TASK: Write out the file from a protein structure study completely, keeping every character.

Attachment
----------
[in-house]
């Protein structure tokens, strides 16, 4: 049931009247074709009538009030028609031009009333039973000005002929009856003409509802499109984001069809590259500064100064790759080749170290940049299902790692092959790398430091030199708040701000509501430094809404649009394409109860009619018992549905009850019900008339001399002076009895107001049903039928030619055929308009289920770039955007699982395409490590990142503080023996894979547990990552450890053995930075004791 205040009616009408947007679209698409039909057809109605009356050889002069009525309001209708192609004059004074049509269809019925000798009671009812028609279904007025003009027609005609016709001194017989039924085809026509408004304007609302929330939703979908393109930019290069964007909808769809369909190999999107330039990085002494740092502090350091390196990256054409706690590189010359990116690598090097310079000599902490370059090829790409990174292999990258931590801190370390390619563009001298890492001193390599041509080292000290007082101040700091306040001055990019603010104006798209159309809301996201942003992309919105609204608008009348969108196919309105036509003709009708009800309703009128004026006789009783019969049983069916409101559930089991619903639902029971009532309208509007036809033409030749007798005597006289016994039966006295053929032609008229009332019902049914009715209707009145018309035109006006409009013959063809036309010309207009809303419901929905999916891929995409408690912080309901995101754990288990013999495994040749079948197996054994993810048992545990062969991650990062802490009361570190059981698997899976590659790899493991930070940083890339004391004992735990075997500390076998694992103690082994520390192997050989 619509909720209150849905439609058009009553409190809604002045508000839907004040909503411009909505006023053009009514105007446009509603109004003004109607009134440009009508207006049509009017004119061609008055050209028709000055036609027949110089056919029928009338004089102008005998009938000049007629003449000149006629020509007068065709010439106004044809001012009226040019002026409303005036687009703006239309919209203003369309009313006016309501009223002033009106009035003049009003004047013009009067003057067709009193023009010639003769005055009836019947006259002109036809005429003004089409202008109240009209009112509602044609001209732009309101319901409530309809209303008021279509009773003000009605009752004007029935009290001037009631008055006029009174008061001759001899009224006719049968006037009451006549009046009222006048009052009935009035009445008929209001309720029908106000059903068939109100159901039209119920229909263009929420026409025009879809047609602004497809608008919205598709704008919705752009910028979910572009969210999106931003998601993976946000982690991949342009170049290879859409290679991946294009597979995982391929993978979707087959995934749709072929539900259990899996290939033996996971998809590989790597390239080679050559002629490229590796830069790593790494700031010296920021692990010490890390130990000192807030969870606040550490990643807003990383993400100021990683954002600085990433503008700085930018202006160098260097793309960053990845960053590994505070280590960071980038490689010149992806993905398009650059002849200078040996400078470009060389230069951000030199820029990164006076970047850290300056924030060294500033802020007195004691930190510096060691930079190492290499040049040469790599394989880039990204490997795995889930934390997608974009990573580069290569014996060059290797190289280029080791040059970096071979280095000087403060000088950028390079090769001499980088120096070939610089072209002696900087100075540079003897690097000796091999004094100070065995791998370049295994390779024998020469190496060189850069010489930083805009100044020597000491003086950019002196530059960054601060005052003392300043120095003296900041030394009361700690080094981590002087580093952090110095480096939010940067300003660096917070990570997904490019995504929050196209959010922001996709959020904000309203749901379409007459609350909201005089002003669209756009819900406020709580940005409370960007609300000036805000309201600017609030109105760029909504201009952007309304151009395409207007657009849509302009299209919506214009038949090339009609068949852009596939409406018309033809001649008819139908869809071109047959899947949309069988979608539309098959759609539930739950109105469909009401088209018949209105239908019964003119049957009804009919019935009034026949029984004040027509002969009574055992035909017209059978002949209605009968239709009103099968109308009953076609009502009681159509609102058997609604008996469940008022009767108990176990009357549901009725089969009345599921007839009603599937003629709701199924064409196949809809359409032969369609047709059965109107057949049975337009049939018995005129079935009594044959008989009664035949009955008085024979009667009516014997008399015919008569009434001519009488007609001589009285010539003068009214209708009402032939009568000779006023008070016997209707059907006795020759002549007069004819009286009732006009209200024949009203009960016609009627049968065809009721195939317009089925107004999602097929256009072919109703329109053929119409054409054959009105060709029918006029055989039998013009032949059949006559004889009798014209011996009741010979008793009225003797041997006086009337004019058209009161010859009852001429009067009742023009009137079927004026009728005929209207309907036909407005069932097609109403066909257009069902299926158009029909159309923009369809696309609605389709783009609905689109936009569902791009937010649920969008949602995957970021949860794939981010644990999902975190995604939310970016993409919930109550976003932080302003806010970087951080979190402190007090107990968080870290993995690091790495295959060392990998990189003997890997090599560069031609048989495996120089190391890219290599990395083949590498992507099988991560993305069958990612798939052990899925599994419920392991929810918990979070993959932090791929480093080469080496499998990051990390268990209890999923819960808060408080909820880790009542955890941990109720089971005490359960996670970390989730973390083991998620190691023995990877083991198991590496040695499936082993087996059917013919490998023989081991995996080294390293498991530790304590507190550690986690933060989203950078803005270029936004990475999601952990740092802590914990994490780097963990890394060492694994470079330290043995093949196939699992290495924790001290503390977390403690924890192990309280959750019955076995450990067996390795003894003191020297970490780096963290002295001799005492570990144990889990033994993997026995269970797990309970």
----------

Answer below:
[in-house]
């Protein structure tokens, strides 16, 4: 049931009247074709009538009030028609031009009333039973000005002929009856003409509802499109984001069809590259500064100064790759080749170290940049299902790692092959790398430091030199708040701000509501430094809404649009394409109860009619018992549905009850019900008339001399002076009895107001049903039928030619055929308009289920770039955007699982395409490590990142503080023996894979547990990552450890053995930075004791 205040009616009408947007679209698409039909057809109605009356050889002069009525309001209708192609004059004074049509269809019925000798009671009812028609279904007025003009027609005609016709001194017989039924085809026509408004304007609302929330939703979908393109930019290069964007909808769809369909190999999107330039990085002494740092502090350091390196990256054409706690590189010359990116690598090097310079000599902490370059090829790409990174292999990258931590801190370390390619563009001298890492001193390599041509080292000290007082101040700091306040001055990019603010104006798209159309809301996201942003992309919105609204608008009348969108196919309105036509003709009708009800309703009128004026006789009783019969049983069916409101559930089991619903639902029971009532309208509007036809033409030749007798005597006289016994039966006295053929032609008229009332019902049914009715209707009145018309035109006006409009013959063809036309010309207009809303419901929905999916891929995409408690912080309901995101754990288990013999495994040749079948197996054994993810048992545990062969991650990062802490009361570190059981698997899976590659790899493991930070940083890339004391004992735990075997500390076998694992103690082994520390192997050989 619509909720209150849905439609058009009553409190809604002045508000839907004040909503411009909505006023053009009514105007446009509603109004003004109607009134440009009508207006049509009017004119061609008055050209028709000055036609027949110089056919029928009338004089102008005998009938000049007629003449000149006629020509007068065709010439106004044809001012009226040019002026409303005036687009703006239309919209203003369309009313006016309501009223002033009106009035003049009003004047013009009067003057067709009193023009010639003769005055009836019947006259002109036809005429003004089409202008109240009209009112509602044609001209732009309101319901409530309809209303008021279509009773003000009605009752004007029935009290001037009631008055006029009174008061001759001899009224006719049968006037009451006549009046009222006048009052009935009035009445008929209001309720029908106000059903068939109100159901039209119920229909263009929420026409025009879809047609602004497809608008919205598709704008919705752009910028979910572009969210999106931003998601993976946000982690991949342009170049290879859409290679991946294009597979995982391929993978979707087959995934749709072929539900259990899996290939033996996971998809590989790597390239080679050559002629490229590796830069790593790494700031010296920021692990010490890390130990000192807030969870606040550490990643807003990383993400100021990683954002600085990433503008700085930018202006160098260097793309960053990845960053590994505070280590960071980038490689010149992806993905398009650059002849200078040996400078470009060389230069951000030199820029990164006076970047850290300056924030060294500033802020007195004691930190510096060691930079190492290499040049040469790599394989880039990204490997795995889930934390997608974009990573580069290569014996060059290797190289280029080791040059970096071979280095000087403060000088950028390079090769001499980088120096070939610089072209002696900087100075540079003897690097000796091999004094100070065995791998370049295994390779024998020469190496060189850069010489930083805009100044020597000491003086950019002196530059960054601060005052003392300043120095003296900041030394009361700690080094981590002087580093952090110095480096939010940067300003660096917070990570997904490019995504929050196209959010922001996709959020904000309203749901379409007459609350909201005089002003669209756009819900406020709580940005409370960007609300000036805000309201600017609030109105760029909504201009952007309304151009395409207007657009849509302009299209919506214009038949090339009609068949852009596939409406018309033809001649008819139908869809071109047959899947949309069988979608539309098959759609539930739950109105469909009401088209018949209105239908019964003119049957009804009919019935009034026949029984004040027509002969009574055992035909017209059978002949209605009968239709009103099968109308009953076609009502009681159509609102058997609604008996469940008022009767108990176990009357549901009725089969009345599921007839009603599937003629709701199924064409196949809809359409032969369609047709059965109107057949049975337009049939018995005129079935009594044959008989009664035949009955008085024979009667009516014997008399015919008569009434001519009488007609001589009285010539003068009214209708009402032939009568000779006023008070016997209707059907006795020759002549007069004819009286009732006009209200024949009203009960016609009627049968065809009721195939317009089925107004999602097929256009072919109703329109053929119409054409054959009105060709029918006029055989039998013009032949059949006559004889009798014209011996009741010979008793009225003797041997006086009337004019058209009161010859009852001429009067009742023009009137079927004026009728005929209207309907036909407005069932097609109403066909257009069902299926158009029909159309923009369809696309609605389709783009609905689109936009569902791009937010649920969008949602995957970021949860794939981010644990999902975190995604939310970016993409919930109550976003932080302003806010970087951080979190402190007090107990968080870290993995690091790495295959060392990998990189003997890997090599560069031609048989495996120089190391890219290599990395083949590498992507099988991560993305069958990612798939052990899925599994419920392991929810918990979070993959932090791929480093080469080496499998990051990390268990209890999923819960808060408080909820880790009542955890941990109720089971005490359960996670970390989730973390083991998620190691023995990877083991198991590496040695499936082993087996059917013919490998023989081991995996080294390293498991530790304590507190550690986690933060989203950078803005270029936004990475999601952990740092802590914990994490780097963990890394060492694994470079330290043995093949196939699992290495924790001290503390977390403690924890192990309280959750019955076995450990067996390795003894003191020297970490780096963290002295001799005492570990144990889990033994993997026995269970797990309970």